Mask   Mask that is to be checked before an /OPER for this  account  is
              accepted.  Example: nick!ident@*


       Other  servers  are configured in [Server] sections. If you configure a
       port for the connection, then this ngIRCd tries to connect  to  to  the
       other server on the given port (active); if not, it waits for the other
       server to connect (passive).

       ngIRCd supports "server groups": You can assign an "ID" to every server
       with which you want this ngIRCd to link, and the daemon ensures that at
       any given time only one direct link exists to servers with the same ID.
       So  if a server of a group won't answer, ngIRCd tries to connect to the
       next server in the given group (="with the same ID"), but  never  tries
       to connect to more than one server of this group simultaneously.

       There may be more than one [Server] block.

       Name   IRC name of the remote server.

       Host   Internet host name (or IP address) of the peer.

       Bind   IP  address  to  use  as  source IP for the outgoing connection.
              Default is to let the operating system decide.

       Port   Port of  the  remote  server  to  which  ngIRCd  should  connect
              (active).   If  no  port is assigned to a configured server, the
              daemon only waits for incoming connections (passive, default).

              Own password for  this  connection.  This  password  has  to  be
              configured  as  PeerPassword  on the other server. Must not have
              ':' as first character.

              Foreign password for this connection. This password  has  to  be
              configured as MyPassword on the other server.

       Group  Group of this server (optional).

              Disable  automatic  connection  even if port value is specified.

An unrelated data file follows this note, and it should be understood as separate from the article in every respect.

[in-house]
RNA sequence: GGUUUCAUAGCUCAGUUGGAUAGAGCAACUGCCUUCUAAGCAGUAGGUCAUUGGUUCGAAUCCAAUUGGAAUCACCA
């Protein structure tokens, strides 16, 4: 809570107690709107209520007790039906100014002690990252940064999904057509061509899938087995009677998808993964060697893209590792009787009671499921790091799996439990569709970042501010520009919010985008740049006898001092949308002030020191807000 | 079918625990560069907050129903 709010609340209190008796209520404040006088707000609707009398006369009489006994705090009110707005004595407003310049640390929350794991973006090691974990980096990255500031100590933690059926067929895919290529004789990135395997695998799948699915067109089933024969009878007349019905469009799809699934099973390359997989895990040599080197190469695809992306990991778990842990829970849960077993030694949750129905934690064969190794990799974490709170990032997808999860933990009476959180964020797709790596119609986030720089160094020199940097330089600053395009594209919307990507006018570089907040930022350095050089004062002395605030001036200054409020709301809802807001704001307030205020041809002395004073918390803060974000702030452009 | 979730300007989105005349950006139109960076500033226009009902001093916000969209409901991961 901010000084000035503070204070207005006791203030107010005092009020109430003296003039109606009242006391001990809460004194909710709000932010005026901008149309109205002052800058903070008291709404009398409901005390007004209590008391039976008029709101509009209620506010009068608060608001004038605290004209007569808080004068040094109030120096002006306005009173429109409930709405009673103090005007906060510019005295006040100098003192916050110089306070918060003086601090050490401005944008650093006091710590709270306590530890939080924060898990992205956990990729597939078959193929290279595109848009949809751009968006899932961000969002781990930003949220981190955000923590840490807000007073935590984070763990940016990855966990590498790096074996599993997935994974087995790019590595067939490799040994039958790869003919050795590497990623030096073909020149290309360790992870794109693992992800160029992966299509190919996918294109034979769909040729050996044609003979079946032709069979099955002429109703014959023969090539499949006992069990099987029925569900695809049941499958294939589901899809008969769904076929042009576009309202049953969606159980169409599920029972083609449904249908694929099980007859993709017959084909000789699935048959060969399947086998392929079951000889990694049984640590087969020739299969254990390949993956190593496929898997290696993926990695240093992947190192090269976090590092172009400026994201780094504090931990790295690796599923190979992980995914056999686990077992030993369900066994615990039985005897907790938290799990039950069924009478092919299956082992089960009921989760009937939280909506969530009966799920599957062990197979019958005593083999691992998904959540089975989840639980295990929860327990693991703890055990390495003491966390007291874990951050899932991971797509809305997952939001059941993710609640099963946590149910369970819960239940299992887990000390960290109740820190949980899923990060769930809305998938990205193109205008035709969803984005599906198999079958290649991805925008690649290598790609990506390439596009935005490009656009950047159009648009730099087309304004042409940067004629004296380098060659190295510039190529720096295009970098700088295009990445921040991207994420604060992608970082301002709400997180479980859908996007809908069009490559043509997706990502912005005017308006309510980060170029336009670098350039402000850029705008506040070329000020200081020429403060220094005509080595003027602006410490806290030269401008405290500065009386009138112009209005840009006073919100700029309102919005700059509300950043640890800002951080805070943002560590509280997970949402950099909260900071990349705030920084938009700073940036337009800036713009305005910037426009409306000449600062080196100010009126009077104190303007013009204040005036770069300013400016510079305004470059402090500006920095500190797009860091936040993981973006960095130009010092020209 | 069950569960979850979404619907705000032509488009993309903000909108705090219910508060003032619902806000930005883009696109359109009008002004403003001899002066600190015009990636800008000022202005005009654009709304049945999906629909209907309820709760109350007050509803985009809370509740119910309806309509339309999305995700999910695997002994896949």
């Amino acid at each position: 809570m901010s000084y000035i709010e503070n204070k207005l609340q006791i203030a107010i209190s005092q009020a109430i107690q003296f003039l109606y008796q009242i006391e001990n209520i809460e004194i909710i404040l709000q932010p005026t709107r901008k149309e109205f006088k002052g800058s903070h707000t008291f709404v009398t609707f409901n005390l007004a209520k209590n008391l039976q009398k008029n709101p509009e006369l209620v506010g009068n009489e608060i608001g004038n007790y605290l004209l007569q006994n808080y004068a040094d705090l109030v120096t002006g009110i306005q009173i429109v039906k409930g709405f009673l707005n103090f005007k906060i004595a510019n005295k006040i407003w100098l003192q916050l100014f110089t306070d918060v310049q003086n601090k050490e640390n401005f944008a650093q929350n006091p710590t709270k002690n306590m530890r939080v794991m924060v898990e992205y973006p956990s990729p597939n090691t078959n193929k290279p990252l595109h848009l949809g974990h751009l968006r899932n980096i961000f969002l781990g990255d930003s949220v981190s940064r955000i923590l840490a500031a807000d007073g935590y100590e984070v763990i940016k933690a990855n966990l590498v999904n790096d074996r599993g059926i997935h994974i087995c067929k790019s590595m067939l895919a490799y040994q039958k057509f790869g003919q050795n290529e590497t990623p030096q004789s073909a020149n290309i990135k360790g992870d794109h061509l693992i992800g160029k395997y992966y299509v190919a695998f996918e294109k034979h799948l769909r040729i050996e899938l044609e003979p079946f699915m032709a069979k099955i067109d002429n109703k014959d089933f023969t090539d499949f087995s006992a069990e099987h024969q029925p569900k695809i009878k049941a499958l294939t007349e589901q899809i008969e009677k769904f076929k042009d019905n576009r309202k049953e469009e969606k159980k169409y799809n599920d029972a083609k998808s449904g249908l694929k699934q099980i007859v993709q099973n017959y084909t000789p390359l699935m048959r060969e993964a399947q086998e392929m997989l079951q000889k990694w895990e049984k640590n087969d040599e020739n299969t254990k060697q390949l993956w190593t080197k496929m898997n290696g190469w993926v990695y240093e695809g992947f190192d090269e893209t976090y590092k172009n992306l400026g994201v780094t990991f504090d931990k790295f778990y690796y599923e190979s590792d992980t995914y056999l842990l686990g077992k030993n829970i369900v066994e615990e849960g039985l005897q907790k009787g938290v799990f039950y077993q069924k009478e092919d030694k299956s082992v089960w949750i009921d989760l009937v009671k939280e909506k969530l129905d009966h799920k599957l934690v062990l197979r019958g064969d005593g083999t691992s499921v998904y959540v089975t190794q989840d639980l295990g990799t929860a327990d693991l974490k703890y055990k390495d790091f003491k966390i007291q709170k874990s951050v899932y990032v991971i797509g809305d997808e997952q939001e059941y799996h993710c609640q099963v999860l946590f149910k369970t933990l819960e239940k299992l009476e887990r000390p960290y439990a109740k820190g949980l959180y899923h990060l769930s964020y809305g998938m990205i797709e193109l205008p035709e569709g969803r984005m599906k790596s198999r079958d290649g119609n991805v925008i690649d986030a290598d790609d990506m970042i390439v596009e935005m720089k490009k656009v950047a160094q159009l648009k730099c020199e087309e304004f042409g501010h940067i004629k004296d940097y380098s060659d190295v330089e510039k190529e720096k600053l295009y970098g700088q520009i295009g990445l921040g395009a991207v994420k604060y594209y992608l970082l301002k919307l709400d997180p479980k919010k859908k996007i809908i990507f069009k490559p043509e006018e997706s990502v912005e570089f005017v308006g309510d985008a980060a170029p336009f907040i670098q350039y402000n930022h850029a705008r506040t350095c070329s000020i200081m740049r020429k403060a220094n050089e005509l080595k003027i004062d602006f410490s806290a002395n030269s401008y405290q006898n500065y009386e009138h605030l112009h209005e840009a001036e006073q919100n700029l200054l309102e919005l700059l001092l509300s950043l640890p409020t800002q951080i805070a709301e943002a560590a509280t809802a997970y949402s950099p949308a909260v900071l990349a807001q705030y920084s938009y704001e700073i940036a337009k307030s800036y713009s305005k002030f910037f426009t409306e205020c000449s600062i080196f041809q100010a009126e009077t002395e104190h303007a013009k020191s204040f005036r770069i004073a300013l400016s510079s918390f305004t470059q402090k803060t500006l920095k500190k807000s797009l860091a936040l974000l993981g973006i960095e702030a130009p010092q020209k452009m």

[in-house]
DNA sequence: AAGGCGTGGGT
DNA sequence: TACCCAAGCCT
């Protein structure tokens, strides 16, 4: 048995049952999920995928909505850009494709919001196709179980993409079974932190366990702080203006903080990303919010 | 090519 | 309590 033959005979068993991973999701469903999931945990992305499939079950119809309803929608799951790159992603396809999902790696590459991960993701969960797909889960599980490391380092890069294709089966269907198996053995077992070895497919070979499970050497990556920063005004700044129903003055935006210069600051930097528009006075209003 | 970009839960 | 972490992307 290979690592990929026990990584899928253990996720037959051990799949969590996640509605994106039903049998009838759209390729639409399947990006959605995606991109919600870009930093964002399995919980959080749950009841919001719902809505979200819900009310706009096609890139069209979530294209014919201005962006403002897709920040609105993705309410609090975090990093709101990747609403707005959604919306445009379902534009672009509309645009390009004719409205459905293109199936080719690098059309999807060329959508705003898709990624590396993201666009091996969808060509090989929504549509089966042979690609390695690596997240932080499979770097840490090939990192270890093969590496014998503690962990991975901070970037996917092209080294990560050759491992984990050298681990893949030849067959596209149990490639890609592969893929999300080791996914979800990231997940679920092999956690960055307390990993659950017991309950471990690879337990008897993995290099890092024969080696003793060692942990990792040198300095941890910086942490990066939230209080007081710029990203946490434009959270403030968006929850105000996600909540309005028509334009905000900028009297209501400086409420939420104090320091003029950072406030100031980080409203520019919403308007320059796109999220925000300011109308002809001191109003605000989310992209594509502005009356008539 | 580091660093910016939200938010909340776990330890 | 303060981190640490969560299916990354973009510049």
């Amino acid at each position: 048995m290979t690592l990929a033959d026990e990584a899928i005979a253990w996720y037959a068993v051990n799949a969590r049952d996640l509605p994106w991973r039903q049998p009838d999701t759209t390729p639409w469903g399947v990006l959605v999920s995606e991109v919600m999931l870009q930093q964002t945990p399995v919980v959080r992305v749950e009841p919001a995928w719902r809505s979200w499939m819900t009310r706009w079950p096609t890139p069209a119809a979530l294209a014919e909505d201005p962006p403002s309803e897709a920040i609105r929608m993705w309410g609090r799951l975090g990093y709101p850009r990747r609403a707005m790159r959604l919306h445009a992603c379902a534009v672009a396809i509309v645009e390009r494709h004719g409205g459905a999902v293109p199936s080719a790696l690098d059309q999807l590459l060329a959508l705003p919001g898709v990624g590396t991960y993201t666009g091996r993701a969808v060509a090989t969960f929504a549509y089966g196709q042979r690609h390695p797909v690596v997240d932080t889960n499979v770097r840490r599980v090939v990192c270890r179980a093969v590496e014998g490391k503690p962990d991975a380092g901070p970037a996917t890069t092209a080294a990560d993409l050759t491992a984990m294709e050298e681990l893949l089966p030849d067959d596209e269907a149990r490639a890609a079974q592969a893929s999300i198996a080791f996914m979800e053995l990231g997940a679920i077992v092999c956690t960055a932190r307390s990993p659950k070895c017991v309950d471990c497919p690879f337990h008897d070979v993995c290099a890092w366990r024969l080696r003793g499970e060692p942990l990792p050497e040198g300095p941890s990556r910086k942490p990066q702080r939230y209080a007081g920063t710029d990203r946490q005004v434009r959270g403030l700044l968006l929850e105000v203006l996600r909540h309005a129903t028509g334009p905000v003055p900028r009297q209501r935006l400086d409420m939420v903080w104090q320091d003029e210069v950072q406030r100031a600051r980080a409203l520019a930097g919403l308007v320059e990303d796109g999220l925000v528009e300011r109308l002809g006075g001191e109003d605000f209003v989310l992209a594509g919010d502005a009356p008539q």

Default: false.  You can use the IRC  Operator  command  CONNECT
              later on to create the link.

              Connect to the remote server using TLS/SSL. Default: false.

              Define a (case insensitive) mask matching nick names that should
              be treated as IRC  services  when  introduced  via  this  remote
              server.  REGULAR  SERVERS DON'T NEED this parameter, so leave it
              empty (which is the default).

              When you are connecting IRC services which mask as a IRC  server
              and  which  use "virtual users" to communicate with, for example
              "NickServ" and "ChanServ", you  should  set  this  parameter  to
              something like "*Serv".


       Pre-defined  channels  can  be  configured  in [Channel] sections. Such
       channels are created by the server when starting up  and  even  persist
       when there are no more members left.

       Persistent  channels are marked with the mode 'P', which can be set and
       unset by IRC operators like other modes on the fly.

       There may be more than one [Channel] block.

       Name   Name of the channel, including channel prefix ("#" or "&").

       Topic  Topic for this channel.

       Modes  Initial channel modes.

       Key    Sets initial channel key (only relevant if channel mode  "k"  is

              Path and file name of a "key file" containing individual channel
              keys for different users. The file consists of plain text  lines
              with the following syntax (without spaces!):

                     user : nick : key

              user and nick can contain the wildcard character "*".
              key is an arbitrary password.

              Valid examples are:


              The  key file is read on each JOIN command when this channel has
              a key (channel mode +k). Access is granted, if  a)  the  channel
              key  set using the MODE +k command or b) one of the lines in the
              key file match.

              Please note:
              The file is not reopened on each access, so you can  modify  and
              overwrite  it  without problems, but moving or deleting the file
              will  have  not   effect   until   the   daemon   re-reads   its

              Set  maximum  user  limit  for  this  channel  (only relevant if
              channel mode "l" is set).


       It's wise to use "ngircd --configtest" to  validate  the  configuration
       file after changing it. See ngircd(8) for details.


       Alexander Barton, <>
       Homepage: <>